In 3 John we learned that it is good to give to missionaries for three reasons: 1) Missionaries minister Jesus to the world. 2) Biblical correct missionaries receive money only from Christians believing that God’s work should be supported by God’s people. 3) We become fellow-workers with missionaries when we support them financially.
In 1 Timothy 5, we discovered that the labor is worthy of his hire. That is to say, those who minister the gospel should be able to count on others to support them as they do so. This is why Paul was bold in asking Christian churches to support him as he journeyed on gospel ministry trips.
In Proverbs 3 and related passages of Scripture, we were taught the principle of giving the first portion of our income back to God. By doing so we exercise our faith and trust in God. We show that money is not our idol and that our ultimate wellbeing is knowing and trusting in the God of the universe.
Today we will learn about the proper motivation of the one who gives and the one who receives.
Philippians 1: 1 Paul and Timothy, bond-servants of Christ Jesus, To all the saints in Christ Jesus who are in Philippi, including the overseers and deacons: 2 Grace to you and peace from God our Father and the Lord Jesus Christ. 3 I thank my God in all my remembrance of you, 4 always offering prayer with joy in my every prayer for you all, 5 in view of your participation in the gospel from the first day until now.
I am interested in Paul’s phraseology, “participation in the gospel from the first day until now.” Without reading the rest of the book of Philippians, one might think that Paul is only talking about the Philippians participating in Paul’s witness concerning Jesus Christ, but, as we will see, Paul had more than witnessing in mind.
Philippians 4:10 But I rejoiced in the Lord greatly, that now at last you have revived your concern for me; indeed, you were concerned before, but you lacked opportunity.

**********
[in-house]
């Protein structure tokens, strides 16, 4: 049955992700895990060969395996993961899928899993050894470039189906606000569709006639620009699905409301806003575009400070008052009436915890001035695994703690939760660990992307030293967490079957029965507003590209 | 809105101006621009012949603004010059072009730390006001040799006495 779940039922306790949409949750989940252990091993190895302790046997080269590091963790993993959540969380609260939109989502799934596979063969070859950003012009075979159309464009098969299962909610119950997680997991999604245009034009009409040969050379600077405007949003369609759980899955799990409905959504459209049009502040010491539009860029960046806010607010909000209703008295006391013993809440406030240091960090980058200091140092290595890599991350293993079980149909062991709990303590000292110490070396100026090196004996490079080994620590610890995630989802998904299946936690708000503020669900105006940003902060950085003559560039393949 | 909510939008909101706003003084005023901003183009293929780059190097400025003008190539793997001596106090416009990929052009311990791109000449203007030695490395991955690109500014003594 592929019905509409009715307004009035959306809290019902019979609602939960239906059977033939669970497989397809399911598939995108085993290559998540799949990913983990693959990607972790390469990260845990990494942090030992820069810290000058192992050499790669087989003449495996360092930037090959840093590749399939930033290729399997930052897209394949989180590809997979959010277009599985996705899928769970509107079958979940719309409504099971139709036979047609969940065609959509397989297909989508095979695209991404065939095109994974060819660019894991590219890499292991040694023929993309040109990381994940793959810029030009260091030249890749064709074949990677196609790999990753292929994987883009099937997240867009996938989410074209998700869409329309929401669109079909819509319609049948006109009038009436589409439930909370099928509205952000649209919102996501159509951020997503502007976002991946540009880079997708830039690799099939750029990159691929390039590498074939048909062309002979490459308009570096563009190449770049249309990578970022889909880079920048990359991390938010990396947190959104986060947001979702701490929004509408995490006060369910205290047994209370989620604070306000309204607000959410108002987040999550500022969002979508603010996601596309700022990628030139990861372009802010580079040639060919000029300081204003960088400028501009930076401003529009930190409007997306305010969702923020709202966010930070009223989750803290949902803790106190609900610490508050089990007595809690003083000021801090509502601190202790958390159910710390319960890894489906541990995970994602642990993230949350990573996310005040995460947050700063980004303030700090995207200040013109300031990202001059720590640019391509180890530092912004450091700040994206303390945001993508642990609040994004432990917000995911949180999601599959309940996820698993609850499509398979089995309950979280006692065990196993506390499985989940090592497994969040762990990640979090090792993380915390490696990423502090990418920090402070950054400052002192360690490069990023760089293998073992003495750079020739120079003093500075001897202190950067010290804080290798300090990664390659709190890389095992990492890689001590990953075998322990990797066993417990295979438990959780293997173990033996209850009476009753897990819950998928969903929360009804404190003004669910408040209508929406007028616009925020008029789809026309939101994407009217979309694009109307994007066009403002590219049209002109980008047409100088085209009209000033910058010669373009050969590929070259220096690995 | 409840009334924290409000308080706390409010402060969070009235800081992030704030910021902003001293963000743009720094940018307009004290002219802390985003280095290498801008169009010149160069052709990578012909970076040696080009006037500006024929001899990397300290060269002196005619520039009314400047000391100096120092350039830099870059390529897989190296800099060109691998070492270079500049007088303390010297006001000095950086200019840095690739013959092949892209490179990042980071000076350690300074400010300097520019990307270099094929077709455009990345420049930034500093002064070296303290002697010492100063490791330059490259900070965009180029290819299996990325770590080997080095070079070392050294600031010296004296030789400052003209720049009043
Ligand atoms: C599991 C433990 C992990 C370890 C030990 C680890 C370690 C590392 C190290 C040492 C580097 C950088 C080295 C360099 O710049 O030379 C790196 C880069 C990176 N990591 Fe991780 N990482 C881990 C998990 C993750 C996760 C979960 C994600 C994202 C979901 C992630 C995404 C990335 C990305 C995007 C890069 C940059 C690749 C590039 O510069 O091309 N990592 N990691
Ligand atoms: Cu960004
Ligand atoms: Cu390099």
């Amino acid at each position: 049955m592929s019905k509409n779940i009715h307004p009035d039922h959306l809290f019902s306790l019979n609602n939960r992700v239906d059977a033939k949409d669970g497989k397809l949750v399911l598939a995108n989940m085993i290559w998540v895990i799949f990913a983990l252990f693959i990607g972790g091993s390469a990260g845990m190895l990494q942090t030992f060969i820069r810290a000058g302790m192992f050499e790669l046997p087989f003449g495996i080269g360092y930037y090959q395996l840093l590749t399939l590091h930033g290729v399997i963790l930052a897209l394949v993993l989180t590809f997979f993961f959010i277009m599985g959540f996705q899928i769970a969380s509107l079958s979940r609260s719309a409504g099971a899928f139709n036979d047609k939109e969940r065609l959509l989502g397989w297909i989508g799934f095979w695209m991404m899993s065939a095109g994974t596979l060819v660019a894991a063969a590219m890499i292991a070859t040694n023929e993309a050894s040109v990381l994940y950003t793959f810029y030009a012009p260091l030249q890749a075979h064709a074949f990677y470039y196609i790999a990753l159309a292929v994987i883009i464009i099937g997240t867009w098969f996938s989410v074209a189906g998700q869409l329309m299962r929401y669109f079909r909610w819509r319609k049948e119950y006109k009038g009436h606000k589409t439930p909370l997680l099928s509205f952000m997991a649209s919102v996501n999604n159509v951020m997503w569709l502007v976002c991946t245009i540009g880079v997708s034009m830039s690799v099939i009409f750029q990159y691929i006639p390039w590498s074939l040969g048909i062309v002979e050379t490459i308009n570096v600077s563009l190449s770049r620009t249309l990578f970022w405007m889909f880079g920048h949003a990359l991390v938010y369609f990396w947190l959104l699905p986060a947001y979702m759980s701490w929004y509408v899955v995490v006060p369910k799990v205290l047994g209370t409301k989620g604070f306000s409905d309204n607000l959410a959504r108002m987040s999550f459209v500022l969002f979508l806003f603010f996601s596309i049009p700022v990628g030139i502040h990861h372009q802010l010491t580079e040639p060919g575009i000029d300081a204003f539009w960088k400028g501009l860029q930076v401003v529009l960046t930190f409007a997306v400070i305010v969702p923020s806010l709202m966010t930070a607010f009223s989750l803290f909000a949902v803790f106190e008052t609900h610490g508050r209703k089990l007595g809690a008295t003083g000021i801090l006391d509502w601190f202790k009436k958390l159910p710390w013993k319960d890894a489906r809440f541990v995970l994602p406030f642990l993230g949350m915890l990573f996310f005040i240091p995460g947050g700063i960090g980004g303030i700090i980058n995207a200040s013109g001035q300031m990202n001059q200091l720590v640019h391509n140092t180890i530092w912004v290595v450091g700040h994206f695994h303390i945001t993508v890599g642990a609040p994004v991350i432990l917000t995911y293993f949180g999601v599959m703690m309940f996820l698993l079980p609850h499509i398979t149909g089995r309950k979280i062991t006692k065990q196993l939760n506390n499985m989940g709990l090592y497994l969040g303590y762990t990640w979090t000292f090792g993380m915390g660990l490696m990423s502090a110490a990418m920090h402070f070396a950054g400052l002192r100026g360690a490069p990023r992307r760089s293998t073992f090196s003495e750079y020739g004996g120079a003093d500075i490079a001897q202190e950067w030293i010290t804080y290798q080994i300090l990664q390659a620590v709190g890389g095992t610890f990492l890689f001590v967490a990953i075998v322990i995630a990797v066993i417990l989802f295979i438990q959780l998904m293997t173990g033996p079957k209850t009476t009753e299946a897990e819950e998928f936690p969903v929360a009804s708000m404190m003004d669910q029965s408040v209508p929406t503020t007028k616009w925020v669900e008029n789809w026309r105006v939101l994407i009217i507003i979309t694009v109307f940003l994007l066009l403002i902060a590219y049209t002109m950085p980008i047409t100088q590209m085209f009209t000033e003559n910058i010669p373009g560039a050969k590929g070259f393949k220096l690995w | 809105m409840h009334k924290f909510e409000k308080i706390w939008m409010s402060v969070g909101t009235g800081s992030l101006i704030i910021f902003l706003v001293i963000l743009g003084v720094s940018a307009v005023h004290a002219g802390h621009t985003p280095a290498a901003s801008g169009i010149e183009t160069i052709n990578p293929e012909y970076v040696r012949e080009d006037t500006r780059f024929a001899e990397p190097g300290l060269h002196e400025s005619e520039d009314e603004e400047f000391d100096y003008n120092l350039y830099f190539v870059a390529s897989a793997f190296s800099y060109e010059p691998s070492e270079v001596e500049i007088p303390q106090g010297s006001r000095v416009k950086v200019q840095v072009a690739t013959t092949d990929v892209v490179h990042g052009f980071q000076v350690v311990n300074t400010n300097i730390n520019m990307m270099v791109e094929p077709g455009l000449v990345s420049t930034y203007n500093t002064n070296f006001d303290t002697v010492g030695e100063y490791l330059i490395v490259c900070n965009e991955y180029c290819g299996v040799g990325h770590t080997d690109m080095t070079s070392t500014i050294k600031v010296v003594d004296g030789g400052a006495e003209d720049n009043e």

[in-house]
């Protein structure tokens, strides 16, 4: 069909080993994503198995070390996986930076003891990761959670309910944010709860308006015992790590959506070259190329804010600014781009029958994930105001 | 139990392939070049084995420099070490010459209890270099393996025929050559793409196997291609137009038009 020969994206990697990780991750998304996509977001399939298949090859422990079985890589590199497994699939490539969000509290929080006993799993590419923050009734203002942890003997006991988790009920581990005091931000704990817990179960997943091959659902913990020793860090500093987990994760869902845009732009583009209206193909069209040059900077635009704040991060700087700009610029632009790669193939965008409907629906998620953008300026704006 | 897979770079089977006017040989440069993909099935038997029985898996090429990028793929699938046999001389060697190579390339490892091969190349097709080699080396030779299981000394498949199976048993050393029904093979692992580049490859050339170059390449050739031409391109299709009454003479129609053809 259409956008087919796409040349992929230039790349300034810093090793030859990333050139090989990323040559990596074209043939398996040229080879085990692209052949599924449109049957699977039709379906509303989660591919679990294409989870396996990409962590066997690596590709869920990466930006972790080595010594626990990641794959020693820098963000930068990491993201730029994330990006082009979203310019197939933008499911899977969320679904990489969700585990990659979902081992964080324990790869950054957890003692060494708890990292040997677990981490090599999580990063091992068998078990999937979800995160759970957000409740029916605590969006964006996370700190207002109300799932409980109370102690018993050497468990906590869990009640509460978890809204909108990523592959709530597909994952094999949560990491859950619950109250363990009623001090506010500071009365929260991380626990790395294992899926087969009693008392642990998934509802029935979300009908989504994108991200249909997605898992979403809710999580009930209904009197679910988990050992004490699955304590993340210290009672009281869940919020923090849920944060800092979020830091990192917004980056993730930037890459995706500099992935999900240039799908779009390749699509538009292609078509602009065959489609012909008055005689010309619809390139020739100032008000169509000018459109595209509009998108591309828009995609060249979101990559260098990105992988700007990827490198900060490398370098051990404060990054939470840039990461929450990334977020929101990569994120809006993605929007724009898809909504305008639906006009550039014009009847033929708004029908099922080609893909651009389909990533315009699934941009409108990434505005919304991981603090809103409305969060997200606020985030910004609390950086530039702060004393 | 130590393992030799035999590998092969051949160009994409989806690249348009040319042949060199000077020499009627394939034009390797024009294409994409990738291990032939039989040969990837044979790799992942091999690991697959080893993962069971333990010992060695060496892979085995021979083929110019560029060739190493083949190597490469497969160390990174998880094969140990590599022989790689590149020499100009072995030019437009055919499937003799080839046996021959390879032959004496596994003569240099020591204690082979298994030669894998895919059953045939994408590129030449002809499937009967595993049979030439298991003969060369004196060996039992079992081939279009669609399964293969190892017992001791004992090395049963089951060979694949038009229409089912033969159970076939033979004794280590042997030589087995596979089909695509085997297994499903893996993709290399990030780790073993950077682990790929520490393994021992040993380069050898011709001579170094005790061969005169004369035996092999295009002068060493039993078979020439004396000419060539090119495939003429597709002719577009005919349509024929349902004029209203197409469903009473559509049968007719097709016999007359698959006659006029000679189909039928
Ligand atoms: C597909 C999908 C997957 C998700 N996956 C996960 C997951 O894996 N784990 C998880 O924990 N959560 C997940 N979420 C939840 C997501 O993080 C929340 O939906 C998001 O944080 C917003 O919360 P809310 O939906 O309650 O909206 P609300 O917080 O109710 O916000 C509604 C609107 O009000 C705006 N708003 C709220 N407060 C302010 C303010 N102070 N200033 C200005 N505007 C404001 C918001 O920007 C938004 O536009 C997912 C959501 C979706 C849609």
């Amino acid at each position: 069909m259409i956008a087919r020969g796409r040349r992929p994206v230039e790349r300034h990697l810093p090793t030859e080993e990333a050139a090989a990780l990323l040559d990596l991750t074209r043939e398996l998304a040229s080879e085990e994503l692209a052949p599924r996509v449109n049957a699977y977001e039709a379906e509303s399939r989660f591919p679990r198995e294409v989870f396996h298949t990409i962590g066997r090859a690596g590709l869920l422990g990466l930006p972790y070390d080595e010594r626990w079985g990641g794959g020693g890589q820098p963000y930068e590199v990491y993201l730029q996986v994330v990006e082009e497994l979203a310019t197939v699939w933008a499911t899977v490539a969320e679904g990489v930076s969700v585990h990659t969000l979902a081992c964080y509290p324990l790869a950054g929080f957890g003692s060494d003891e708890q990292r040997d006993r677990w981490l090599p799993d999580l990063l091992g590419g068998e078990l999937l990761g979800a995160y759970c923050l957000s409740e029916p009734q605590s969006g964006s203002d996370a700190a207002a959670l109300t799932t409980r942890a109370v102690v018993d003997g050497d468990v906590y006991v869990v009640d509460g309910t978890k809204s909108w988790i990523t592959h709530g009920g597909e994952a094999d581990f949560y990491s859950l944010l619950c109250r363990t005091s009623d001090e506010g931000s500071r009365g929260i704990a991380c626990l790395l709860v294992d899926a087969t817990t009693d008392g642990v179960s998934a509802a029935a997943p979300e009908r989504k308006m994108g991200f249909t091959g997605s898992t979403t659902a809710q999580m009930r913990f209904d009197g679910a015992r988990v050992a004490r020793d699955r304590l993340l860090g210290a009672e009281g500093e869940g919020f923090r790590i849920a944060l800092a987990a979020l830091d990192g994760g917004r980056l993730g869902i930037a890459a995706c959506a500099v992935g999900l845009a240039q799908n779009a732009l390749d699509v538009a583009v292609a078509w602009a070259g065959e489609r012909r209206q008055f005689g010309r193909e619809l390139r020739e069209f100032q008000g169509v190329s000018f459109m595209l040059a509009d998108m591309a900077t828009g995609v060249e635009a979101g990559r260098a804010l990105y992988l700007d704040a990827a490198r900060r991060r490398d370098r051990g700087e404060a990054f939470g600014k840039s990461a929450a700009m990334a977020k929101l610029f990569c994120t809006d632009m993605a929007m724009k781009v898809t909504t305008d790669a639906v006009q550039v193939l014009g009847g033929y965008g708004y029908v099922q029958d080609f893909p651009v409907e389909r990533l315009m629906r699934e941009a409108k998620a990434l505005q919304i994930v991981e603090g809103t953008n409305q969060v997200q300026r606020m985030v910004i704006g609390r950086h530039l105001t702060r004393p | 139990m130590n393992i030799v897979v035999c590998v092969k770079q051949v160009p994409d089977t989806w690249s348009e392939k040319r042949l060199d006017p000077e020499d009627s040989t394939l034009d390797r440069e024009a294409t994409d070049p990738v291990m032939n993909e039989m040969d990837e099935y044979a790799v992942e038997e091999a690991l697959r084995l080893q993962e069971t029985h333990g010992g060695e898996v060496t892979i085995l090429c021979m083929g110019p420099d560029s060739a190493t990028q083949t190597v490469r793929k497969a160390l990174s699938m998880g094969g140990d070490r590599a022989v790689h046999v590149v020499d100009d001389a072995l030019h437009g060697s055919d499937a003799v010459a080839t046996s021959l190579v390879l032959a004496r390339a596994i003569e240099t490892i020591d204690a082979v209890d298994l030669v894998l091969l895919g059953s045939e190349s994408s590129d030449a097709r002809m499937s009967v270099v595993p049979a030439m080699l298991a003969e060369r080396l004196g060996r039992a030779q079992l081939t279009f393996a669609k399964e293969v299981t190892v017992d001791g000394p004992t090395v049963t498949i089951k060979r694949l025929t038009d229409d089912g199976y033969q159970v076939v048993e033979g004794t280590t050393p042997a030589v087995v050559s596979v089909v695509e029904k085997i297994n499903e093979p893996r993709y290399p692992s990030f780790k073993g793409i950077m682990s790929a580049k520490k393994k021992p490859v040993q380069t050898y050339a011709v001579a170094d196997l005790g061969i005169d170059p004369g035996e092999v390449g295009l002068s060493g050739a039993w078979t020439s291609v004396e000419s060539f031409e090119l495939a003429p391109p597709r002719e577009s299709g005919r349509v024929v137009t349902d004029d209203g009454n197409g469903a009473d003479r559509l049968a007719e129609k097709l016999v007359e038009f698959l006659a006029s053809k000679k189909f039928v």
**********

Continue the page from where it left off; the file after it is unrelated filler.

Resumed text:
By reading verses Philippians 4:14-15, it is easier to understand what this passage is about. Paul is telling the Philippians that he is glad that they are helping him financially.
Philippians 4:11 Not that I speak from want, for I have learned to be content in whatever circumstances I am. 12 I know how to get along with humble means, and I also know how to live in prosperity; in any and every circumstance I have learned the secret of being filled and going hungry, both of having abundance and suffering need. 13 I can do all things through Him who strengthens me.
Is Paul in need of money? How does Paul feel about having an abundance of things or lacking some essential things? Is Paul begging for money?
14 Nevertheless, you have done well to share with me in my affliction. 15 You yourselves also know, Philippians, that at the first preaching of the gospel, after I left Macedonia, no church shared with me in the matter of giving and receiving but you alone; 16 for even in Thessalonica you sent a gift more than once for my needs.
How does Paul feel about the Philippians helping him? What did Paul like about their giving practices?
17 Not that I seek the gift itself, but I seek for the profit which increases to your account.
What is important to Paul about the gift which was given to him by the Philippians?
18 But I have received everything in full and have an abundance; I am amply supplied, having received from Epaphroditus what you have sent, a fragrant aroma, an acceptable sacrifice, well-pleasing to God.
To what extent was Paul’s need covered? How did God view the financial help, which the Philippians gave to Paul?
19 And my God will supply all your needs according to His riches in glory in Christ Jesus.
In Proverbs 3:10, we learned that, by giving our first fruits to God,, our barns will be filled (our needs will be more than adequately covered). What does Paul tell the Philippians about God’s care for them? Why does Paul feel this way?
Philippians helps us understand how the the one who gives to ministry needs should view (understand) their giving, and how the one who receives the gift should view (understand) the implications of the gift.
The one who gives should understand that giving is good in the eyes of God and that such gifts are exceedingly pleasing to Him. God is pleased with the one who gives sacrificially to His work and to His servants.
The one to whom the gift comes should know how to live without the gift, and should be mostly concerned for the welfare of the giver. He (the one receiving the gift) knows that it is good to give and that it will help the spiritual welfare of the person who gives.
So Philippians gives a beautiful picture of the mutual love represented by giving. The one who gives loves God, God’s work on earth and the one doing that work. The one who receives the gift is not desperate for the gift, but is concerned for the welfare of the one who is giving–a beautiful love relationship.